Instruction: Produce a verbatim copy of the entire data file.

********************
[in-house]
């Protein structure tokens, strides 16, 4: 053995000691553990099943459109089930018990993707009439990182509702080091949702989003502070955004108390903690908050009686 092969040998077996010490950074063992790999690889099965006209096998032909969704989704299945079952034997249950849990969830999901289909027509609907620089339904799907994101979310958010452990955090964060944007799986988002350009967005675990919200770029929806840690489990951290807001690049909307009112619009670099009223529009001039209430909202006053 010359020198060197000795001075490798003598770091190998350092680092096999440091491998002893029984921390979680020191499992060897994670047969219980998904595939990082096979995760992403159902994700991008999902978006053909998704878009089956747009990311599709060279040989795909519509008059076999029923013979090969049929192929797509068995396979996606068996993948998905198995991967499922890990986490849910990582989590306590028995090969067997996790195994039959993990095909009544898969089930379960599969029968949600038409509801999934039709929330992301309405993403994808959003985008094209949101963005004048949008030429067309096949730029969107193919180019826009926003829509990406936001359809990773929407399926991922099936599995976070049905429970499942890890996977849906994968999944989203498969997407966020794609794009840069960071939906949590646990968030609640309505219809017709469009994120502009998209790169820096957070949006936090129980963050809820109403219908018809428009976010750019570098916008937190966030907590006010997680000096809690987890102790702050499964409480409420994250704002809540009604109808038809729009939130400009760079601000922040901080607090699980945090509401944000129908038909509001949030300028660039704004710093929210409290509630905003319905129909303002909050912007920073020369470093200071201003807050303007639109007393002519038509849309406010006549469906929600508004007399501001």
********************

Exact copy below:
[in-house]
């Protein structure tokens, strides 16, 4: 053995000691553990099943459109089930018990993707009439990182509702080091949702989003502070955004108390903690908050009686 092969040998077996010490950074063992790999690889099965006209096998032909969704989704299945079952034997249950849990969830999901289909027509609907620089339904799907994101979310958010452990955090964060944007799986988002350009967005675990919200770029929806840690489990951290807001690049909307009112619009670099009223529009001039209430909202006053 010359020198060197000795001075490798003598770091190998350092680092096999440091491998002893029984921390979680020191499992060897994670047969219980998904595939990082096979995760992403159902994700991008999902978006053909998704878009089956747009990311599709060279040989795909519509008059076999029923013979090969049929192929797509068995396979996606068996993948998905198995991967499922890990986490849910990582989590306590028995090969067997996790195994039959993990095909009544898969089930379960599969029968949600038409509801999934039709929330992301309405993403994808959003985008094209949101963005004048949008030429067309096949730029969107193919180019826009926003829509990406936001359809990773929407399926991922099936599995976070049905429970499942890890996977849906994968999944989203498969997407966020794609794009840069960071939906949590646990968030609640309505219809017709469009994120502009998209790169820096957070949006936090129980963050809820109403219908018809428009976010750019570098916008937190966030907590006010997680000096809690987890102790702050499964409480409420994250704002809540009604109808038809729009939130400009760079601000922040901080607090699980945090509401944000129908038909509001949030300028660039704004710093929210409290509630905003319905129909303002909050912007920073020369470093200071201003807050303007639109007393002519038509849309406010006549469906929600508004007399501001």